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Career News for July 2007
Non-Compete Agreements

AUTHOR:      Gayle Oliver
PUBLISHED:  July 7, 2007

Our nation?s celebration of liberty and outdoor grilling is fast-approaching. Before I vacate my office chair for a more inviting lawn chair, I thought it important to remind myself that this particular holiday honors our very lifestyles around the freedom to work and live in a country that is founded on ?liberty and justice for all.?

Whether you like the current day politics, corporate mishaps, or latest incarcerated celebrity, the point is that we are both encouraged and allowed to each become who we choose to be and to follow our own script for what makes us successful at work or at home. Nowhere is it truer than in the USA: ?Being who you are is the privilege of a lifetime.? ? Joseph Campbell

I am immensely grateful to live in America, where I have been able to be an entrepreneur since the age of 25 and to express myself in a business that rewards me through the value of my relationships. It is my privilege to know and work with uniquely talented people like each of you. Have a safe and wonderful July 4th holiday.

With appreciation, Gayle

Gayle Oliver, President and CEO
EXECUME



CAUTION: YOUR ?JOHN HANCOCK? MAY BE REQUIRED

Many professionals are asked to sign a wide variety of employment agreements, especially ?non-compete agreements.? The question is, should you sign it and make a promise you may or may not want to keep? Much like a prenuptial agreement, employment documents are designed to protect one side?the side with the most money. There is a great deal of truth to the old adage, ?he with the gold rules.? The employer is typically the one with the gold, and you want some of it. Although it is awkward to ask someone to sign a document that outlines what will happen if the relationship deteriorates in the future, it is a good way to avoid misunderstandings down the road.

Unromantic as it may be to think about leaving any new relationship, personal or professional, the odds indicate that it is highly likely to happen at some point. The more clear cut things are on that fateful departure day, the less likely that you or your employer will have a need to argue, or worse, litigate about the terms of separation. Many employees, however, feel it is unfair for them to be required to sign a non-compete agreement.

There are two schools of thought. One group will tell you to go ahead and sign it because non-competes are very difficult for the employer to have upheld in court. The other group believes you should sign this document with great caution. My thoughts are this: if you are willing to walk away from the opportunity, then not signing the document will leave you the most flexibility for future employment without any limitations. In this case, you could probably walk in the front door of your employer?s biggest competitor and immediately leverage all of the relationships, product knowledge, and trade secrets you have gained during your prior employment without any fear of retribution. However, if you did sign that non-compete in your moment of new job ecstasy, I suggest you rethink ignoring it.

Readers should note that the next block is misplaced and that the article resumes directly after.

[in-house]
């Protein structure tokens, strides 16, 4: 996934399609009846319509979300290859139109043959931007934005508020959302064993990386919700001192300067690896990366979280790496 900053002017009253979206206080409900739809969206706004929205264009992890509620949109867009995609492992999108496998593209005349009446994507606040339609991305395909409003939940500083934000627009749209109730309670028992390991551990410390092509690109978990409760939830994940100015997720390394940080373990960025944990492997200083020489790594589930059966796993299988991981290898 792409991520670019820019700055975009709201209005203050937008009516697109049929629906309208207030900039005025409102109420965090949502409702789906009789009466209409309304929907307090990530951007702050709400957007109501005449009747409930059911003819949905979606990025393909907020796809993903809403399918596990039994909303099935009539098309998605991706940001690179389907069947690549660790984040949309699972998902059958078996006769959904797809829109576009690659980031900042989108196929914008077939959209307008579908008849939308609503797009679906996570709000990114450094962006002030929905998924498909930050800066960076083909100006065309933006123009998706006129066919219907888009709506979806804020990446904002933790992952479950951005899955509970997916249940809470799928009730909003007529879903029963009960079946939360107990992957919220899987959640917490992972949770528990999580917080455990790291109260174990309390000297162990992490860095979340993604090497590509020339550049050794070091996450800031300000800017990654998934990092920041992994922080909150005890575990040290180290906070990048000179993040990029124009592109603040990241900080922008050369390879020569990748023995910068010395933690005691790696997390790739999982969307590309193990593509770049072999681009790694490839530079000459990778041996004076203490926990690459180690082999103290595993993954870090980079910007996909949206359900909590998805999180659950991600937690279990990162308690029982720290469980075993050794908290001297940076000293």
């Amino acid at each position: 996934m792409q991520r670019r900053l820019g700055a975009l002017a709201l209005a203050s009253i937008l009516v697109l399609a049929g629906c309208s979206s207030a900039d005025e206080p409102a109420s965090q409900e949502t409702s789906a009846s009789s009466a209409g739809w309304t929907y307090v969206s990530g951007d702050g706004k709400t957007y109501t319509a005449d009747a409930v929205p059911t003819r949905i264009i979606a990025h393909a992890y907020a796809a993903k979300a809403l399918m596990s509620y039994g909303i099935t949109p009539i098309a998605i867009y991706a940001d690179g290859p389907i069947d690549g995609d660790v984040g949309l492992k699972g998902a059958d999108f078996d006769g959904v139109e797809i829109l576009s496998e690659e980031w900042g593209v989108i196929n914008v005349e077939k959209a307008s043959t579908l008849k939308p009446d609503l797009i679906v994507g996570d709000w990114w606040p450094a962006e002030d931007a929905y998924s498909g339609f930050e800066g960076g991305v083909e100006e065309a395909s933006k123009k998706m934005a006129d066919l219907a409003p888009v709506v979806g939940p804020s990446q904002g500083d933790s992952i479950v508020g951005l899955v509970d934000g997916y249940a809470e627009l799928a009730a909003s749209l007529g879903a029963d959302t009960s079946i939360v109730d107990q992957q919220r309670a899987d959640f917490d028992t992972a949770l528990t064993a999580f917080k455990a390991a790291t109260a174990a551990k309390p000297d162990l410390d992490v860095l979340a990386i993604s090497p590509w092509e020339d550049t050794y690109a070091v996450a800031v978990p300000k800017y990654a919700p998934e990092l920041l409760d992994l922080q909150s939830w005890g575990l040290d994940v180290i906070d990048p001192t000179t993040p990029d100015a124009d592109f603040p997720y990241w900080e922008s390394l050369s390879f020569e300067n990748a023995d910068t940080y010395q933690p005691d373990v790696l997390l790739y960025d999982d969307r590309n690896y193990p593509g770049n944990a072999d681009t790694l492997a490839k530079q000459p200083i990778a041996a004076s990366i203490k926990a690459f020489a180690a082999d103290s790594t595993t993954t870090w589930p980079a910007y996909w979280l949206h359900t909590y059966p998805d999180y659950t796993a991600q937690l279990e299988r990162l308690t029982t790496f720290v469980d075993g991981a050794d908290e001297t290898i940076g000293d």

Although non-competes may be hard to uphold legally, most companies have deeper pockets that you do. Having to defend yourself legally may be financially draining and could cost you your new job. Your new employer may not want to incur any legal obligations on your behalf because you entangled them in your legal troubles. In fact, I have known new employees that have been ?released? from their new employer because a signed non-compete was being legally disputed. Even though the employee ultimately won the case, the employee now had no job and a lot of new legal bills. Worse yet, if these employees are asked whether they have ever sued a former employer, the answer will now be yes.

Before accepting a new job, it is important to be honest with your prospective employer that you have a non-compete agreement in place. Full disclosure to them about your situation allows them to make a clear decision about whether they want to hire you. It is better to find that out before you leave an existing job. Once you have given notice, instead of ignoring the non-compete, consider trying to renegotiate it on your way out. If you acknowledge that you intend to honor the agreement, your current employer may consider a renegotiation, if you have a good rationale for your request. You may be able to renegotiate a shorter time frame for the non-compete, or maybe revised restrictions on geographic territories, clients, or product lines that are less of a competitive threat to the current company.

Whether you like it or not, your signature is your commitment. In honor of our Founding Fathers who committed to building a country where we can enjoy the freedoms of free enterprise, we should all remember the importance of what a signature meant. It meant making choices ? clear choices with clear consequences. Capitalism does thrive on competition, but as we?ve seen in corporations since the turn of the century, it only truly thrives when competition is accompanied with integrity. Keep your integrity and only sign if you can live with the consequences.




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